Ward et al v. Pickett et al

Filing 86

Order by Magistrate Judge Donna M. Ryu granting 78 Motion to Dismiss.(dmrlc2, COURT STAFF) (Filed on 1/14/2014)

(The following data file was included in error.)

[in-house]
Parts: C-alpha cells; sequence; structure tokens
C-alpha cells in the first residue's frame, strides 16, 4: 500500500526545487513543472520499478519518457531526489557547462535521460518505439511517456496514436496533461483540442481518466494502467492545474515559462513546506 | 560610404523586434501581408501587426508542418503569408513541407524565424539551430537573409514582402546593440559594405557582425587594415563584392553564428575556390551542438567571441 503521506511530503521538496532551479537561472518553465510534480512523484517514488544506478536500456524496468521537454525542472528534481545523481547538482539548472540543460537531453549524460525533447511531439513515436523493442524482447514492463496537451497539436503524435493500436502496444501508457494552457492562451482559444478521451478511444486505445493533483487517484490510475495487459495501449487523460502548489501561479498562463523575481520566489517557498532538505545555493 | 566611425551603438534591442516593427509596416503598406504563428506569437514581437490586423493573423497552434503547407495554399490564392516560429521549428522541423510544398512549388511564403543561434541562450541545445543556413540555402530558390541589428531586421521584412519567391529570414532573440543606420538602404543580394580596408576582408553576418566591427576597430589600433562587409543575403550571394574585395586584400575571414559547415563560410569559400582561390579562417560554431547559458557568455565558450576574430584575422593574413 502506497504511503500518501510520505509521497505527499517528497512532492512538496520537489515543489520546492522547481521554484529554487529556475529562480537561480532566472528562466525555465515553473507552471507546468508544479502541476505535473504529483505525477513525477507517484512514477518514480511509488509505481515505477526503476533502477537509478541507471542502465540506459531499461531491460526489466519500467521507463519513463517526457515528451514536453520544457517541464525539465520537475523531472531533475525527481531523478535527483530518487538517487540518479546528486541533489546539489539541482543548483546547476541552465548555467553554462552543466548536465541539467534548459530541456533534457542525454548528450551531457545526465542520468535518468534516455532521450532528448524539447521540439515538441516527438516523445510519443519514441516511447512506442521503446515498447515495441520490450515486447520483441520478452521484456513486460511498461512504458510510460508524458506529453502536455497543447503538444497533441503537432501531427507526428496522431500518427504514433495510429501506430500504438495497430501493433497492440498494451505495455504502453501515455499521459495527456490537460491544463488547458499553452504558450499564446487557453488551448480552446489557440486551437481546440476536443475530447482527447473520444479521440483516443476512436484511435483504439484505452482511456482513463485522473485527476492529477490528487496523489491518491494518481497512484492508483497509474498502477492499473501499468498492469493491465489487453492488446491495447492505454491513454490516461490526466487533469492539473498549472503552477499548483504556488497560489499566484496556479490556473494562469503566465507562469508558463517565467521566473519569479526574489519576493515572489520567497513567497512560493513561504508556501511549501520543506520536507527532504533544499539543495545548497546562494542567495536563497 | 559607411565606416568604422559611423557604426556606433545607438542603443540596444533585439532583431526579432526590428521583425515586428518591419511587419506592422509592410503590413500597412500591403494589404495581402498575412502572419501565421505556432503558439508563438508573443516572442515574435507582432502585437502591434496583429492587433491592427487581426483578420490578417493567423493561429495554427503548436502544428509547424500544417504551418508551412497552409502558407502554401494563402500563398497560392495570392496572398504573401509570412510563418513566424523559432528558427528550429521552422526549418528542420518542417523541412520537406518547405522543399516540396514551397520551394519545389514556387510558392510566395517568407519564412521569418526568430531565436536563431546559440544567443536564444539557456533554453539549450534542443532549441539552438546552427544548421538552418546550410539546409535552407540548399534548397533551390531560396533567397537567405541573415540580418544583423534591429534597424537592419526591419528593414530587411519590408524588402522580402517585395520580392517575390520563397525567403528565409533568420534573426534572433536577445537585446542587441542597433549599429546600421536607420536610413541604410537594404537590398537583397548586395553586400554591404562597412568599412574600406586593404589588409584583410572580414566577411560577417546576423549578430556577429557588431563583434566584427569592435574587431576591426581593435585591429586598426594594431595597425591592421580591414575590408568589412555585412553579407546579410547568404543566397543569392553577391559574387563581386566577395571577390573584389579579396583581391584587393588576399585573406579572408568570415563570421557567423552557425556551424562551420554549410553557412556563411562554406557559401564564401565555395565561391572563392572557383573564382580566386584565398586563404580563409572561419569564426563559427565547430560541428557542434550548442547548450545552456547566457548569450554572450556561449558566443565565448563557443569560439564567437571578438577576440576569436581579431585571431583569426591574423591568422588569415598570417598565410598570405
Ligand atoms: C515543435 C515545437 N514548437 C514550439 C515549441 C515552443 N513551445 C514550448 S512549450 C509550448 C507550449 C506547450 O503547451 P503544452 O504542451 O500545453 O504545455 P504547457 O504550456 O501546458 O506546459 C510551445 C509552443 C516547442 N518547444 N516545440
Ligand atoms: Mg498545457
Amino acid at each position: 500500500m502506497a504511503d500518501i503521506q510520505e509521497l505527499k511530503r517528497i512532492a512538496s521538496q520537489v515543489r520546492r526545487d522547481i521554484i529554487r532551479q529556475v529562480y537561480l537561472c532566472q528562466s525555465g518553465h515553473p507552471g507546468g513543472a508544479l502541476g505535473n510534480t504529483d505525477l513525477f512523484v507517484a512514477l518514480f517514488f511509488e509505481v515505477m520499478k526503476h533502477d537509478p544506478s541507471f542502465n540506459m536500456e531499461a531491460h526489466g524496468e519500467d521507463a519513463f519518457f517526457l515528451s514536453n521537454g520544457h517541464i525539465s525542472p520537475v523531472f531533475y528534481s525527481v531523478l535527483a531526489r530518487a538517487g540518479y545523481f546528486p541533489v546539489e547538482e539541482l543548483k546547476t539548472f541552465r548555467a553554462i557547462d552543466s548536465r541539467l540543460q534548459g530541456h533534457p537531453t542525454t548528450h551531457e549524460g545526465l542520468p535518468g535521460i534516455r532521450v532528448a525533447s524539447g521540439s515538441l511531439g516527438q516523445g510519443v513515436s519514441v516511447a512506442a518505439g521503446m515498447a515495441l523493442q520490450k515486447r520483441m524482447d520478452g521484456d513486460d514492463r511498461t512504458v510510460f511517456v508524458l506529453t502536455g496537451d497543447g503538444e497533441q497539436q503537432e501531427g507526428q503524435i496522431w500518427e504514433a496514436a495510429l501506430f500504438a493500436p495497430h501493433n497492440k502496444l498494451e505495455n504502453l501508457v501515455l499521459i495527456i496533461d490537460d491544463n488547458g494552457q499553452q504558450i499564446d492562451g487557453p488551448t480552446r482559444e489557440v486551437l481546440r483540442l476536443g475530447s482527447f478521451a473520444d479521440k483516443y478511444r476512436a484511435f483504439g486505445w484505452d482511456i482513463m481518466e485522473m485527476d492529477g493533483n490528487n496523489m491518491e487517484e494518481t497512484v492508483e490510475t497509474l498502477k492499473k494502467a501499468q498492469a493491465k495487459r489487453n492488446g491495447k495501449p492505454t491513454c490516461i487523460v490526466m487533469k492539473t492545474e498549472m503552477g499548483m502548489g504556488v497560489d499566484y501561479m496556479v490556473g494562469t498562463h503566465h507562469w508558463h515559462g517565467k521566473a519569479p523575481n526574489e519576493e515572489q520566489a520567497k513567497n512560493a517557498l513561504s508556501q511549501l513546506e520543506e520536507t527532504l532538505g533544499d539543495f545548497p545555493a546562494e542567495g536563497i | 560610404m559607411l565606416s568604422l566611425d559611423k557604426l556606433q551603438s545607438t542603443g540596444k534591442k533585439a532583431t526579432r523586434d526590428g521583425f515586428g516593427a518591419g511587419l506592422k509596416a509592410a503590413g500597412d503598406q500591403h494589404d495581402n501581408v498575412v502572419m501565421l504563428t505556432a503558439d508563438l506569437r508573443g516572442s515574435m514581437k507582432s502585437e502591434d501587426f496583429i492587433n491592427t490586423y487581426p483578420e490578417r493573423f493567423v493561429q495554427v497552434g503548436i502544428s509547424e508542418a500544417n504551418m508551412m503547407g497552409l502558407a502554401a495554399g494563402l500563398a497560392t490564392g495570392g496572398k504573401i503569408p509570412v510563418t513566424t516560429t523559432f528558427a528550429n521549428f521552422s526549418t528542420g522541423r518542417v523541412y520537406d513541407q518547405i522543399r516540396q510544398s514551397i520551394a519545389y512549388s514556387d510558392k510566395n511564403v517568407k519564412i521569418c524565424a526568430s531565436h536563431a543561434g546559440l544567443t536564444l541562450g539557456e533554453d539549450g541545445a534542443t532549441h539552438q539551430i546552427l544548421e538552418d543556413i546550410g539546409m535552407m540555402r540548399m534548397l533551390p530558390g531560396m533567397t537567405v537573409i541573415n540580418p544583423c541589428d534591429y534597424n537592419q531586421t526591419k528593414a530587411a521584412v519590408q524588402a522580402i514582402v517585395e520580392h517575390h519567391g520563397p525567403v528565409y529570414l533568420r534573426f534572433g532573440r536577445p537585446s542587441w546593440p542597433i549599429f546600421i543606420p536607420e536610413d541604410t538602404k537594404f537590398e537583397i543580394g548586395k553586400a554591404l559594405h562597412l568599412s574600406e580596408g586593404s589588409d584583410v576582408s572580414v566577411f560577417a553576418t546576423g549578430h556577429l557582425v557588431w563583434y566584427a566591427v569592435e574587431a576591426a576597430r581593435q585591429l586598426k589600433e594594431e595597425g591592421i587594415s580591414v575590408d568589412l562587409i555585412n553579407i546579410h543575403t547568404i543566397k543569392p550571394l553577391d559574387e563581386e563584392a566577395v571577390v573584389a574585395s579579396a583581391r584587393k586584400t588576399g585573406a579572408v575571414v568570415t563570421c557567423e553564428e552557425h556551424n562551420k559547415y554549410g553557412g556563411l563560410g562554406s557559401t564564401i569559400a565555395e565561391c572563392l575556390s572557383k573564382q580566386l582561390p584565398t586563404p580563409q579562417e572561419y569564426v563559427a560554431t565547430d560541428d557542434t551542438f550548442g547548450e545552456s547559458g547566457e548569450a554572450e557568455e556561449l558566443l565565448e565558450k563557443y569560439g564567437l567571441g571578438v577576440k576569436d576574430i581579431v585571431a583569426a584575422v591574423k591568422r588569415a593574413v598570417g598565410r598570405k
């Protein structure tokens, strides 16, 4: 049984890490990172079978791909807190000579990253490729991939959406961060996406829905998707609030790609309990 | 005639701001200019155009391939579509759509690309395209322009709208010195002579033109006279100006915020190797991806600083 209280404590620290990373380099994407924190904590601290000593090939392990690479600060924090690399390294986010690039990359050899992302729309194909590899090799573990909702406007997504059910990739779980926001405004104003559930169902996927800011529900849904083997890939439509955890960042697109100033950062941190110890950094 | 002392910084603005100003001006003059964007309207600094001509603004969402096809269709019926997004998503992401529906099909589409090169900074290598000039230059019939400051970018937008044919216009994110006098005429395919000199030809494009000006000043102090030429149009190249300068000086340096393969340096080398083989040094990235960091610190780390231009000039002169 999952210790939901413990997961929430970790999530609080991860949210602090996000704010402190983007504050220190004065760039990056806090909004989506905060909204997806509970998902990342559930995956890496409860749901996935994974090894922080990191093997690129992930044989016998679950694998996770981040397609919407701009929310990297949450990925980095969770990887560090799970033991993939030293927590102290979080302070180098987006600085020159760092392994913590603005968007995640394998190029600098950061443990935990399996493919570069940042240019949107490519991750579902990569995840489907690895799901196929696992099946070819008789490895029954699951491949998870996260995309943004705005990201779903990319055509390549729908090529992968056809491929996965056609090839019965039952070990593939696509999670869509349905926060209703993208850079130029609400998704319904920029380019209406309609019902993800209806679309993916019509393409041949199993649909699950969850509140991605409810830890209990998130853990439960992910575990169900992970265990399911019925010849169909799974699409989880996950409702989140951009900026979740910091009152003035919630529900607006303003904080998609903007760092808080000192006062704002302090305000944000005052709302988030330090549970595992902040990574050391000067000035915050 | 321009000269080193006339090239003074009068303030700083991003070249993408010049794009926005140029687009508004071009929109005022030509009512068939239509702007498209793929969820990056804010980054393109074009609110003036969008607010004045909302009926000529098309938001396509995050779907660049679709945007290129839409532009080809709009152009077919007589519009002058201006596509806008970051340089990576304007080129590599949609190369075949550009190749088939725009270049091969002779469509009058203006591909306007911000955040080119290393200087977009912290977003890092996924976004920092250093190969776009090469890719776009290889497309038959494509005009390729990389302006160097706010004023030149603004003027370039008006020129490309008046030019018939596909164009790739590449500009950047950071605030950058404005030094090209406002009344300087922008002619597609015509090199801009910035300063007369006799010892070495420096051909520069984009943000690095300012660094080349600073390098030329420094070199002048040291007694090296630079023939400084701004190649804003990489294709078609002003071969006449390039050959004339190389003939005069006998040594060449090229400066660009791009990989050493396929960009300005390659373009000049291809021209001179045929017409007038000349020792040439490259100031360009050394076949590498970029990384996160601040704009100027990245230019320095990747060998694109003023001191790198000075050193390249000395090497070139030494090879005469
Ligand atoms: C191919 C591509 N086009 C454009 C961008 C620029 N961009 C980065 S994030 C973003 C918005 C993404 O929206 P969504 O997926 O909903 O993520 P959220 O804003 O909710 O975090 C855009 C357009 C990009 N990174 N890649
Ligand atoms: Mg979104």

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1 2 3 4 5 6 7 8 UNITED STATES DISTRICT COURT 9 NORTHERN DISTRICT OF CALIFORNIA 11 For the Northern District of California United States District Court 10 CHARLES E. WARD, ET AL., 12 13 No. C-13-01735 DMR Plaintiff(s), v. 14 GREGORY ALAN PICKETT, ET AL., 15 ORDER GRANTING MOTION TO DISMISS QUIET TITLE CLAIM AGAINST GREGORY ALAN PICKETT AND PENNY JANE PICKETT [DOCKET NO. 78] Defendant(s). ___________________________________/ 16 17 18 Before the court is a motion to dismiss pursuant to Federal Rule of Civil Procedure 12(b)(6) 19 filed by Defendants Gregory Alan Pickett and Penny Jane Pickett (the “Picketts”). [Docket No. 78.] 20 The court finds that the motion is appropriate for resolution without oral argument pursuant to Civil 21 Local Rule 7-1(b). For the reasons stated below, the motion is granted, and the quiet title claim is 22 dismissed without leave to amend. 23 I. BACKGROUND 24 The allegations of the original complaint are summarized in the court’s previous order on 25 several motions to dismiss, dated October 3, 2013. See Docket No. 59 at 2-4. The order granted 26 Plaintiffs Charles E. Ward and Linda S. Ward (“Plaintiffs”) leave to file an amended complaint as to 27 certain claims. The revised First Amended Complaint (“RFAC”), see Docket No. 73, alters some of 28 the original allegations and adds others, but the key allegations in this dispute remain unchanged: 1 Plaintiffs allege that Defendants engaged in alleged acts of fraud and deceit that culminated in the 2 loss of Plaintiffs’ home (the “Property”), in a foreclosure sale dated April 22, 2010. RFAC at ¶ 14. 3 Specifically, Plaintiffs allege that their neighbors, the Picketts, led Plaintiffs to believe that the 4 Picketts would contract directly with Plaintiffs to purchase the Property, but instead surreptitiously 5 purchased the property at a foreclosure sale. RFAC at ¶¶ 22-31. 6 The original complaint had alleged a quiet title claim against all Defendants. On October 3, 7 2013, the court dismissed the quiet title claim because of two specific deficiencies in its pleading: 8 (1) “Plaintiffs’ quiet title claim fails at the outset because Plaintiffs have failed to allege facts 9 supporting their allegation that they are the rightful owners of the Property. Instead, they admit (and the documents of which the court has taken judicial notice show) that they were in default”; 11 For the Northern District of California United States District Court 10 and (2) “[f]urthermore . . . Plaintiffs do not allege that they have attempted to tender the loan 12 amount, have the ability to do so, or that such equitable circumstances exist such that tender should 13 not be required.” Docket No. 59 at 20. The court also found that Plaintiffs had abandoned the quiet 14 title claim against all Defendants other than the Picketts. The court then dismissed the quiet title 15 claim with leave to amend only as to Plaintiffs’ claim against the Picketts. 16 The RFAC again asserts a quiet title claim against the Picketts. The RFAC adds the 17 following new allegations that are relevant to this motion: (1) Plaintiffs “are the rightful owners of 18 the Property,” (2) Plaintiffs “are prepared to pay the entire amount of the secured debt and 19 associated charges promptly,” and (3) Plaintiffs “could have paid the entire secured debt and 20 associated penalties/fees or the amount in default (plus associated penalties and fees) prior to April 21 15, 2010, could have obtained alternate financing, or could have obtained another buyer,”1 but did 22 not exercise any of these options “because of the fraudulent misrepresentations of the Pickett 23 Defendants and the wrongful foreclosure and negligence of Wells Fargo.” RFAC at ¶¶ 33-34. 24 25 26 II. LEGAL STANDARD A motion to dismiss under Rule 12(b)(6) tests the legal sufficiency of the claims alleged in the complaint. See Parks Sch. of Bus., Inc. v. Symington, 51 F.3d 1480, 1484 (9th Cir. 1995). When 27 1 28 Plaintiffs further allege that “a developer had offered to subdivide and develop the Property, which offer exceeded the sum owed to Wells Fargo before and at the foreclosure sale.” RFAC at ¶ 34. 2 1 reviewing a motion to dismiss for failure to state a claim, the court must “accept as true all of the 2 factual allegations contained in the complaint,” Erickson v. Pardus, 551 U.S. 89, 94 (2007) (per 3 curiam) (citation omitted), and may dismiss the case “only where there is no cognizable legal 4 theory” or there is an absence of “sufficient factual matter to state a facially plausible claim to 5 relief.” Shroyer v. New Cingular Wireless Servs., Inc., 622 F.3d 1035, 1041 (9th Cir. 2010) (citing 6 Ashcroft v. Iqbal, 556 U.S. 662, 677-78 (2009); Navarro v. Block, 250 F.3d 729, 732 (9th Cir. 7 2001)) (quotation marks omitted). A claim has facial plausibility when a plaintiff “pleads factual 8 content that allows the court to draw the reasonable inference that the defendant is liable for the 9 misconduct alleged.” Iqbal, 556 U.S. at 678 (citation omitted). In other words, the facts alleged must demonstrate “more than labels and conclusions, and a formulaic recitation of the elements of a 11 For the Northern District of California United States District Court 10 cause of action will not do.” Bell Atl. Corp. v. Twombly, 550 U.S. 554, 555 (2007) (citing Papasan 12 v. Allain, 478 U.S. 265, 286 (1986)); see Lee v. City of L.A., 250 F.3d 668, 679 (9th Cir. 2001), 13 overruled on other grounds by Galbraith v. Cnty. of Santa Clara, 307 F.3d 1119 (9th Cir. 2002). 14 Federal Rule of Civil Procedure 15(a) establishes that leave to amend “shall be freely given 15 when justice so requires.” However, “[w]hen a proposed amendment would be futile, there is no 16 need to prolong the litigation by permitting further amendment.” Gardner v. Martino, 563 F.3d 981, 17 990 (9th Cir. 2009). 18 19 III. DISCUSSION “The purpose of a quiet title action ‘is to finally settle and determine, as between the parties, 20 all conflicting claims to the property in controversy, and to decree to each such interest or estate 21 therein as he may be entitled to.’” Martinez v. America’s Wholesale Lender, No. 09-cv-5630 WHA, 22 2010 WL 934617 at *5 (N.D.Cal. Mar. 15, 2010) (quoting Peterson v. Gibbs, 147 Cal. 1, 5, 81 P. 23 121 (1905)), rev’d in part on other grounds, 446 Fed. Appx. 940 (9th Cir. 2011). 24 California Code of Civil Procedure § 761.020 sets forth the requirements for a quiet title 25 claim. Specifically, this statute requires that Plaintiffs set forth five elements in a “verified 26 complaint”2: (1) a legal description and common designation of the property; (2) the title of the 27 2 28 Neither the complaint nor the RFAC are verified. The failure to verify the complaint provides an additional basis for dismissing Plaintiffs’ quiet title claim. 3 1 plaintiff and its basis; (3) the adverse claims to the plaintiff’s title; (4) the date as of which the 2 determination is sought; and (5) a prayer that title is quieted in the plaintiff. Cal. Civ. Proc. Code § 3 760.020(a)-(e). See Briosos v. Wells Fargo Bank, No. 10-cv-2834 LB, 2011 WL 1740100 at *11 4 (N.D. Cal. May 5, 2011). 5 The second requirement of the statute requires plaintiffs bringing quiet title claims to show Deed of Trust.” Kelley v. Mortgage Elec. Registration Sys., 642 F.Supp.2d 1048, 1057 (N.D.Cal. 8 2009). “It is settled in California that a mortgagor cannot quiet his title against the mortgagee 9 without paying the debt secured.” Briosos v. Wells Fargo Bank, 737 F. Supp. 2d 1018, 1032 (N.D. 10 Cal. 2010) (quoting Shimpones v. Stickney, 219 Cal. 637, 649 (1934)). In other words, parties who 11 For the Northern District of California they “are the rightful owners of the property, i.e., that they have satisfied their obligations under the 7 United States District Court 6 have defaulted on their obligations under the deed of trust are not considered rightful owners. See, 12 e.g., Tamburri v. Suntrust Mortgage, Inc., No. 11-cv-2899-EMC, 2011 WL 6294472 at *15 (N.D. 13 Cal. Dec. 15, 2011) (“The problem with Plaintiff’s [quiet title] argument is that, even if the proper 14 party did not initiate foreclosure, Plaintiff does not allege that she is the rightful owner as she admits 15 that she is in default.”); Castillo v. Wachovia Mortgage et al., No. 12-cv-101-EMC, 2012 WL 16 123296 at *7 (N.D Cal. Apr. 11, 2012) (plaintiff had “no cognizable quiet title claim because he has 17 not alleged that he is the rightful owner of the property, i.e. that he has satisfied his obligations 18 under the deed of trust”); Allen v. U.S. Bank, NA, No. 13-cv-1527-LJO SMS, 2013 WL 5587389 at 19 *5 (E.D. Cal. Oct. 10, 2013) (complaint lacks allegations that plaintiff has satisfied his obligations 20 under the Deed of Trust and thus quiet title claim is insufficiently pled). 21 In addition to the statutory requirements for a quiet title claim, “the tender requirement 22 applies to a quiet title action that seeks to set aside a trustee’s sale for irregularities in sale notice or 23 procedure” except where the foreclosure sale is void, as opposed to merely voidable. Martinez, 446 24 F. Appx. at 943 (quotations omitted); Montoya v. Countrywide Bank, No. 09-cv-641 JW, 2009 WL 25 1813973 at *11-12 (N.D. Cal. June 25, 2009) (“Under California law, the ‘tender rule’ requires that 26 as a precondition to challenging a foreclosure sale, or any cause of action implicitly integrated to the 27 sale, the borrower must make a valid and viable tender of payment of the debt” and applying tender 28 4 1 rule to quiet title and wrongful foreclosure claims). See also Docket No. 59 at 16-19 (discussing the 2 tender requirement as applied to the original allegations in this case). 3 Plaintiffs’ main argument for the sufficiency of their renewed quiet title claim is that the 4 RFAC adds allegations that, at the time of the foreclosure sale, Plaintiffs were able tender the loan 5 amount, and that Plaintiffs are now prepared to pay the entire amount of the secured debt and 6 associated charges. Even assuming arguendo that these new allegations of Plaintiffs’ past and 7 present ability to tender the debt amount are sufficient to meet the tender requirement, Plaintiffs’ 8 amended quiet title claim remains deficient because Plaintiffs have failed to allege facts supporting 9 their allegation that they are the rightful owners of the Property. Instead, they admit (and the documents of which the court has previously taken judicial notice show) that they were in default. 11 For the Northern District of California United States District Court 10 See Docket No. 59 at n. 2 (taking judicial notice of, inter alia, (1) a Deed of Trust requiring Plaintiffs 12 to “pay to Lender, on time, all principal and interest due under the Secured Notes”; (2) a Notice of 13 Default and Election to Sell Under Deed recorded July 13, 2009, indicating that Plaintiffs had been 14 in default since April 1, 2009; and (3) a Notice of Trustee’s Sale recorded on October 13, 2009, 15 indicating a foreclosure sale date of November 6, 2009 and listing the total amount outstanding on 16 the loan as $1,995,662); RFAC Ex. C (Trustee’s Deed Upon Sale showing that on April 22, 2010, 17 the date of foreclosure sale, Plaintiffs’ owed unpaid debt of $1,966,963.81); RFAC at ¶ 16 18 (Plaintiffs admit they were in default). Because Plaintiffs were in default as of April 22, 2010, they 19 were not the rightful owners of the Property as of that date, and they cannot meet the statutory 20 requirements for a quiet title claim. 21 Plaintiffs also argue that this case presents a matter of first impression because the “wrongful 22 foreclosure that conveyed the Property to [the Picketts]” was caused by the Picketts’ alleged fraud, 23 and equity requires the court to create an exception to the statutory requirement of rightful 24 ownership. Opp. [Docket No. 82] at 2, 6. This argument is specious. First, other courts have 25 considered quiet title claims in which plaintiffs alleged that the foreclosure was fraudulent, and have 26 still required those plaintiffs to allege that they satisfied their obligations under the deed of trust. 27 See, e.g., Adesokan v. U.S. Bank, N.A., No. 11-cv-1236-LJO-SKO, 2012 WL 395969 at *5 (E.D. 28 Cal. Feb. 7, 2012). Furthermore, Plaintiffs fail to cite to any cases or even simply explain why 5 1 equity should permit an exception to a statutory requirement where the Picketts’ alleged fraud was 2 not connected to Plaintiffs’ defaulting on their loan obligations.3 Plaintiffs’ failure to satisfy their 3 obligations under the Deed of Trust was not caused by the Picketts, and thus the court declines to 4 find an equitable exception to the rule that a borrower who fails to meet his loan obligations is not 5 the rightful owner and cannot bring a quiet title claim. 6 7 IV. CONCLUSION For the reasons stated above, the court grants the motion. Because Plaintiffs have admitted 8 they defaulted on the loan and they are therefore not the rightful owners of the Property, any 9 amendment to this claim would be futile. The court therefore dismisses the quiet title claim without leave to amend. S nna M o Judge D ER 17 18 A H 16 R NIA 15 DONNA M. RYU United States Magistrate Judge . Ryu FO Dated: January 14, 2014 14 DERED O OR IT IS S LI 13 UNIT ED IT IS SO ORDERED. RT For the Northern District of California 12 S DISTRICT TE C TA RT U O 11 NO United States District Court 10 N D IS T IC T R OF C 19 20 21 22 23 24 25 26 27 28 3 The RFAC admits that Plaintiffs went into default simply because they did not have the money to pay for the Property. RFAC at ¶ 16 (“In late 2009 and early 2010, like many feeling the impact of the recession, the Wards fell behind on mortgage payments . . . .”). 6